The high court found Monday that the second of two campus carry laws signed by Georgia Gov. Nathan Deal in 2014 holds true, as it was signed two days later.
Deal gave his approval to HB 862 on April 21 which, among other tenets, allowed guns to be carried on school property. Then on April 23 he inked the expansive HB 60, the so-called “guns everywhere” bill which, while expanding the areas where guns could legally be carried, including bars, churches and certain government buildings, it still restricted guns to the parking lots of schools.
This conflict was identified by the state’s Code Revision Commission, which adopted HB 60’s later language allowing licensed gun owners to carry a firearm within a school safety zone but only “when such person carries or picks up a student within a school safety zone” to be law.
Preferring the more expansive allowance under HB 826, gun rights advocates with GeorgiaCarry.org sued the commission in February 2015 seeking to have it added to the state’s code. Deal’s office and the commission asked the court to dismiss the claim, which it did, but the Second Amendment group appealed to the Supreme Court, who, in a unanimous decision issued on Monday, agreed with the trial court.
“GeorgiaCarry.Org was not entitled to relief under any state of provable facts alleged in the amended complaint, there was no actual controversy which would have authorized a declaratory judgment, and the trial court did not err by granting [the Commission’s] motion to dismiss,” reads the nine-page opinion written by Chief Justice Hugh Thompson for the majority. “Accordingly, the two statutes cannot stand together and the provisions of HB 826 related to the carrying of firearms in a school safety zone did not survive the subsequent enactment of HB 60.”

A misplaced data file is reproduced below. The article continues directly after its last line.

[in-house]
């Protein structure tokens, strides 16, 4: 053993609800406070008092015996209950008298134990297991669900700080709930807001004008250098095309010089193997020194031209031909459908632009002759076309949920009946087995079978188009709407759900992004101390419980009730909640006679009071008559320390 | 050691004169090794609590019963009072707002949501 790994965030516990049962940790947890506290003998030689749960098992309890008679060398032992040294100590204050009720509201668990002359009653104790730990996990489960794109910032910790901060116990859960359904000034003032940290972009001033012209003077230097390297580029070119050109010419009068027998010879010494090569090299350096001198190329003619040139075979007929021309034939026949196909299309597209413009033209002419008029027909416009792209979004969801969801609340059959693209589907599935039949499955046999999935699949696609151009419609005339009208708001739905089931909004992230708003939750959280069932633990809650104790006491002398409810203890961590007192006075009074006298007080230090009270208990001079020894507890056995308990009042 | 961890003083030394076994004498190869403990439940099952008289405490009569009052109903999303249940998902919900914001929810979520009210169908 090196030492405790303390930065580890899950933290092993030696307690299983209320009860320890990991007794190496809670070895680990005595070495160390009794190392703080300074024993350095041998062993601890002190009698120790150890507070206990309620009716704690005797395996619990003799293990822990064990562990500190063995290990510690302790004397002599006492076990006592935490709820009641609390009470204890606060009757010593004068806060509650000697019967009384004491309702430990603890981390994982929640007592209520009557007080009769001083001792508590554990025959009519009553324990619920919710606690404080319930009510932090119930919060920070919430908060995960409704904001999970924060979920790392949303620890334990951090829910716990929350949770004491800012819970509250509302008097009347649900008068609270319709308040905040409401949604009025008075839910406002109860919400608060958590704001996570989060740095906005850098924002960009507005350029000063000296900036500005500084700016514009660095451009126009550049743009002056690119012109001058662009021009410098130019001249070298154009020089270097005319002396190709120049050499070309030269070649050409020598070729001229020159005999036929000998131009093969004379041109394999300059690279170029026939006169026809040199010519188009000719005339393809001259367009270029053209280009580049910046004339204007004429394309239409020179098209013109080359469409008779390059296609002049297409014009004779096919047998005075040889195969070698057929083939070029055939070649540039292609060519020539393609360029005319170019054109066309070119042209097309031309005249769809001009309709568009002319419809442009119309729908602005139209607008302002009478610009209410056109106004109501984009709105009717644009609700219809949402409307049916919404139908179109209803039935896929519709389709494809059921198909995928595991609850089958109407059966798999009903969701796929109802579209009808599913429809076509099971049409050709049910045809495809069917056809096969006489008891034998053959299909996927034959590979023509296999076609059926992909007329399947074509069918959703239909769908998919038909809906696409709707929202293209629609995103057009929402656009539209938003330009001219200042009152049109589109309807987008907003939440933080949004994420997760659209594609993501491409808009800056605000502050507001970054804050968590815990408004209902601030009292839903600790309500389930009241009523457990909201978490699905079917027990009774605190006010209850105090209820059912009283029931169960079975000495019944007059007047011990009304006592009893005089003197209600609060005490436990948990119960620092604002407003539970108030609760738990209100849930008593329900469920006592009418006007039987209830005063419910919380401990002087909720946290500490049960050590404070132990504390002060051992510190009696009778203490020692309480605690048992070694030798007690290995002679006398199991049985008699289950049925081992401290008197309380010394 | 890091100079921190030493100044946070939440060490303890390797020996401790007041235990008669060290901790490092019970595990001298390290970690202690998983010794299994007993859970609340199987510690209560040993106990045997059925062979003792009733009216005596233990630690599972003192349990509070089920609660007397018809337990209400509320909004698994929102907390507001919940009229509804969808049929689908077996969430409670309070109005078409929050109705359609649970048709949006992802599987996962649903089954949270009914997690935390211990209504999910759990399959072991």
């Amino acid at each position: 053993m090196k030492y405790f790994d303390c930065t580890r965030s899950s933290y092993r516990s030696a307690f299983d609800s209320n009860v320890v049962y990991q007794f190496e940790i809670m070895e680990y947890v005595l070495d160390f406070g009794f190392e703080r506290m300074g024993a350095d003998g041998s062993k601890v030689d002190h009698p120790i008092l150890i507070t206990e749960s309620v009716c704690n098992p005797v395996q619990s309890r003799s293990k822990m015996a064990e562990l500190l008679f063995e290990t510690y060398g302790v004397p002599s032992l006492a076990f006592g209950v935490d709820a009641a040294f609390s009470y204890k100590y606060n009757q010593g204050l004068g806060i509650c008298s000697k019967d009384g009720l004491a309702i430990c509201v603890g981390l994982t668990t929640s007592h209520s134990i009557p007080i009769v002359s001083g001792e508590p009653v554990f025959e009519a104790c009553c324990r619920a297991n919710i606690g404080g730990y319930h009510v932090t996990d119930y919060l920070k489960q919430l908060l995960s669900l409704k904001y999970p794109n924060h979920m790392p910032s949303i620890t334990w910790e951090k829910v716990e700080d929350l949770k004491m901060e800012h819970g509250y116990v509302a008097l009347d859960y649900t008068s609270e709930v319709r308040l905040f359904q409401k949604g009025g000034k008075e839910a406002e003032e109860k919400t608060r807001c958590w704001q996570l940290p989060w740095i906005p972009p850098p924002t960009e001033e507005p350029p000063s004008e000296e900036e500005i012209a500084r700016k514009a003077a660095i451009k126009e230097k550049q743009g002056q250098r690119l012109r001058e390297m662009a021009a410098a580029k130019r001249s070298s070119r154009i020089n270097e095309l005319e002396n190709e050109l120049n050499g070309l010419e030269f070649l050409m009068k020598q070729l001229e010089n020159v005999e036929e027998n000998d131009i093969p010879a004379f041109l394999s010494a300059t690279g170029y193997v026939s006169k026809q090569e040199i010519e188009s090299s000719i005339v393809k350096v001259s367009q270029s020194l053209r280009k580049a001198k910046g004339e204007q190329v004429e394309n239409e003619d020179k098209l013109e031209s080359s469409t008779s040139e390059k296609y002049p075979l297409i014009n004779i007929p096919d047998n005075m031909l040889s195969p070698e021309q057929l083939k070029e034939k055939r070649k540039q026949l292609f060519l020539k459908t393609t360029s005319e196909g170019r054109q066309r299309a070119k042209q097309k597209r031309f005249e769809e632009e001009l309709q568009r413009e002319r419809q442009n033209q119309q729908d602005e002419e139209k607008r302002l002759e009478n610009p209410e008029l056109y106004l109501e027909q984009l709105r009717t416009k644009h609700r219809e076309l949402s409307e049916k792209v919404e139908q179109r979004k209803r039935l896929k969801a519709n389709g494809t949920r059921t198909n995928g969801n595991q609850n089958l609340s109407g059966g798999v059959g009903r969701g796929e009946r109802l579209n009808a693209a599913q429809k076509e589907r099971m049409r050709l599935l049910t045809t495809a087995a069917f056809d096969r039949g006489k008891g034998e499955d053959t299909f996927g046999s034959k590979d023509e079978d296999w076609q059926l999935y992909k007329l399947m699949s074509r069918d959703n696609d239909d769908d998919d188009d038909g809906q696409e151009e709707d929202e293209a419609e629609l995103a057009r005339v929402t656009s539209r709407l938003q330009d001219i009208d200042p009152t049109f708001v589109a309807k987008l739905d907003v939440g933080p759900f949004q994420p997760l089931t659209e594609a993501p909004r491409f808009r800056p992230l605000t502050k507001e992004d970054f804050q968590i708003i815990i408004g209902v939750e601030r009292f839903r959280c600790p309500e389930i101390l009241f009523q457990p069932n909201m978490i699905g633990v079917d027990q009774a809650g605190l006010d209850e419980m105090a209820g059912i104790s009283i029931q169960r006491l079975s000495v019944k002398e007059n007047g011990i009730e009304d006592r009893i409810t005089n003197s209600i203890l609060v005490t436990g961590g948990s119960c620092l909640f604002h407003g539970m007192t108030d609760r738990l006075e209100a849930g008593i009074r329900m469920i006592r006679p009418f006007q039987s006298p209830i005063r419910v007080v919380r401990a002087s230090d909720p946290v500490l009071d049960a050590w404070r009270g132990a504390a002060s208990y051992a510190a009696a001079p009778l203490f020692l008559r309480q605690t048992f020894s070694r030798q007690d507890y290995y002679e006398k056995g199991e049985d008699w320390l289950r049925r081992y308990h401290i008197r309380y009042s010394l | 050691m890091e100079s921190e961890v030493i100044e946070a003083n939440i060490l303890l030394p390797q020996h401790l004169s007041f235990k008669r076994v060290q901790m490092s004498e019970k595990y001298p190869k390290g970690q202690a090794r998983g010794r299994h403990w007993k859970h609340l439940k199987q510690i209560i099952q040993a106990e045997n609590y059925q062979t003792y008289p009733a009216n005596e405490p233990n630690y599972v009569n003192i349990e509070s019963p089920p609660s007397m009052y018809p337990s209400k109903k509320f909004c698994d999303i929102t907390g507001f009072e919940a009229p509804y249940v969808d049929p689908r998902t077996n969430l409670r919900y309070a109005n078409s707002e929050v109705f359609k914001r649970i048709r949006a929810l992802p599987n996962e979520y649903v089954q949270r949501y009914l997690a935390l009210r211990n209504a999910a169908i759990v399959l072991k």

GeorgiaCarry Executive Director Jerry Henry told Guns.com Tuesday the conflict between the two laws was reconcilable and state law has similar conflicts already on the books. For instance Georgia Code Section 16-11-127.1 One part of that law (7) says that anyone with a Georgia Weapons License can have a firearm in their vehicle when on campus while another (8) says the same exemption does not apply to a student. Yet, (7) does allow students to have a firearm in their vehicle if they have a valid GWL.
“Certainly we are disappointed with the court’s decision and believe it to be an incorrect decision. Unfortunately, the court does get it wrong from time to time,” said Henry. “The court sided with the state and once again, missed an opportunity to restore our Second Amendment rights; forcing law-abiding citizens to be disarmed in high crime pretend gun-free zones.”
Earlier this year Deal vetoed a popular House bill opposed by gun control groups to allow concealed carry at public college and universities in Georgia, saying, “From the early days of our nation and state, colleges have been treated as sanctuaries of learning where firearms have not been allowed.”